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U.S. Supreme Court Decision on the Affordable Care Act

June 29, 2012

Yesterday, the Supreme Court announced its decision to uphold the Affordable Care Act.  Specifically, the Court considered two aspects of the ACA: the individual mandate and the expansion of Medicaid coverage in include all individuals whose income falls below 133% of the poverty level.

With respect to the individual mandate, Chief Justice Roberts, in writing for the majority, concluded that, although Congress does not have the authority to require individuals to have health insurance, it does have the authority to tax individuals who do not.  This means that most Americans will be required to maintain minimum essential health coverage.  If individuals choose not to do so, they will be required to make a "shared responsibility payment" to the IRS.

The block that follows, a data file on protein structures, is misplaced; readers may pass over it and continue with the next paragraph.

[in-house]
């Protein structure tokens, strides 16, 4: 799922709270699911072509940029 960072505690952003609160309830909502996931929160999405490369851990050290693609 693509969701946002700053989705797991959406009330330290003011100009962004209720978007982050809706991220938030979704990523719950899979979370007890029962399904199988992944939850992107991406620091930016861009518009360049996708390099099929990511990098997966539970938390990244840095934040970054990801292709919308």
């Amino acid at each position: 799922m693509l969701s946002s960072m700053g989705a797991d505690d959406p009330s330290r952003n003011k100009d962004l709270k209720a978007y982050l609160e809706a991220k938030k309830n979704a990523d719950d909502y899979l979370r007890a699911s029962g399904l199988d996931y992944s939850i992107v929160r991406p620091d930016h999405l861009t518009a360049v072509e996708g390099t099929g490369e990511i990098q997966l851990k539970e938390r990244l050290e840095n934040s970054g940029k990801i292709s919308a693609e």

Additionally, the Court ruled that the Medicaid expansion under the ACA violates the Constitution.  The ACA gives the Secretary of Health and Human Services the authority to threaten states with the loss of existing Medicaid funding if they choose not to comply with the Medicaid expansion.  The Court explained that Congress may not require states to regulate in this way.  The Court concluded, though, that this Constitutional violation is remedied by eliminating the provision that gives the Secretary the ability to withdraw existing Medicaid funds.  The Medicaid expansion otherwise stands.

A link to the full text of the opinion is below.  Watch for Varnum's upcoming detailed analysis of what this opinion means for your business.

 

Supreme Court Decision to uphold the Affordable Care Act

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